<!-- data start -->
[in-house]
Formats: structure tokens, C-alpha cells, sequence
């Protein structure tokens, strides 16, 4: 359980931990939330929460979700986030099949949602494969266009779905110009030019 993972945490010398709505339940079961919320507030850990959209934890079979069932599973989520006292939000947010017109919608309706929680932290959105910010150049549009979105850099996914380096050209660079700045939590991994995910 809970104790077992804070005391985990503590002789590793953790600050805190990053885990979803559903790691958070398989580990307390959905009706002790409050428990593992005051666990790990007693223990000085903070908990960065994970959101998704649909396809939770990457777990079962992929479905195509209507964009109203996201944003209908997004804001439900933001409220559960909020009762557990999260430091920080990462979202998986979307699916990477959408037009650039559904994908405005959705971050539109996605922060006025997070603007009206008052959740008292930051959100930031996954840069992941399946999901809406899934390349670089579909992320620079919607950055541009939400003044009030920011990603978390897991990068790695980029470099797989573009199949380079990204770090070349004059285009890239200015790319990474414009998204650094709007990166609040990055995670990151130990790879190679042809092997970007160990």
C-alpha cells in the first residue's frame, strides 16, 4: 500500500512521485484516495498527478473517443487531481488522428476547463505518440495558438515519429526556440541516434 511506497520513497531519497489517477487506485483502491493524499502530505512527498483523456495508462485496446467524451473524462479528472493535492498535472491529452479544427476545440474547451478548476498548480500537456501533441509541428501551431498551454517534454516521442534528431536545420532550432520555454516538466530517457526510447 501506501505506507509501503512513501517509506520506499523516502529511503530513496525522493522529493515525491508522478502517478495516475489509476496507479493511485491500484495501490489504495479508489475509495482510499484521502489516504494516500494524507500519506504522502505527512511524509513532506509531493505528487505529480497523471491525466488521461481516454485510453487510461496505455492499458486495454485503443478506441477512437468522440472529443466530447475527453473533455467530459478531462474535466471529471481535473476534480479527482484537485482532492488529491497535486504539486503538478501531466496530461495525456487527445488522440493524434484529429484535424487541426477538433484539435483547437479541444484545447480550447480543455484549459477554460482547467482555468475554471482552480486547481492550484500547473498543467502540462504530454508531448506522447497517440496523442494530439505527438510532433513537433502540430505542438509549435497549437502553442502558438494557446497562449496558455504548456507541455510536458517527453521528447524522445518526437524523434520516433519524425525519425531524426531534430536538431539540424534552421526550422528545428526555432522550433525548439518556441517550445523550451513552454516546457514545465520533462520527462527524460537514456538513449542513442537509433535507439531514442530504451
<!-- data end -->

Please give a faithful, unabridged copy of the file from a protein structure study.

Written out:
[in-house]
Formats: structure tokens, C-alpha cells, sequence
């Protein structure tokens, strides 16, 4: 359980931990939330929460979700986030099949949602494969266009779905110009030019 993972945490010398709505339940079961919320507030850990959209934890079979069932599973989520006292939000947010017109919608309706929680932290959105910010150049549009979105850099996914380096050209660079700045939590991994995910 809970104790077992804070005391985990503590002789590793953790600050805190990053885990979803559903790691958070398989580990307390959905009706002790409050428990593992005051666990790990007693223990000085903070908990960065994970959101998704649909396809939770990457777990079962992929479905195509209507964009109203996201944003209908997004804001439900933001409220559960909020009762557990999260430091920080990462979202998986979307699916990477959408037009650039559904994908405005959705971050539109996605922060006025997070603007009206008052959740008292930051959100930031996954840069992941399946999901809406899934390349670089579909992320620079919607950055541009939400003044009030920011990603978390897991990068790695980029470099797989573009199949380079990204770090070349004059285009890239200015790319990474414009998204650094709007990166609040990055995670990151130990790879190679042809092997970007160990």
C-alpha cells in the first residue's frame, strides 16, 4: 500500500512521485484516495498527478473517443487531481488522428476547463505518440495558438515519429526556440541516434 511506497520513497531519497489517477487506485483502491493524499502530505512527498483523456495508462485496446467524451473524462479528472493535492498535472491529452479544427476545440474547451478548476498548480500537456501533441509541428501551431498551454517534454516521442534528431536545420532550432520555454516538466530517457526510447 501506501505506507509501503512513501517509506520506499523516502529511503530513496525522493522529493515525491508522478502517478495516475489509476496507479493511485491500484495501490489504495479508489475509495482510499484521502489516504494516500494524507500519506504522502505527512511524509513532506509531493505528487505529480497523471491525466488521461481516454485510453487510461496505455492499458486495454485503443478506441477512437468522440472529443466530447475527453473533455467530459478531462474535466471529471481535473476534480479527482484537485482532492488529491497535486504539486503538478501531466496530461495525456487527445488522440493524434484529429484535424487541426477538433484539435483547437479541444484545447480550447480543455484549459477554460482547467482555468475554471482552480486547481492550484500547473498543467502540462504530454508531448506522447497517440496523442494530439505527438510532433513537433502540430505542438509549435497549437502553442502558438494557446497562449496558455504548456507541455510536458517527453521528447524522445518526437524523434520516433519524425525519425531524426531534430536538431539540424534552421526550422528545428526555432522550433525548439518556441517550445523550451513552454516546457514545465520533462520527462527524460537514456538513449542513442537509433535507439531514442530504451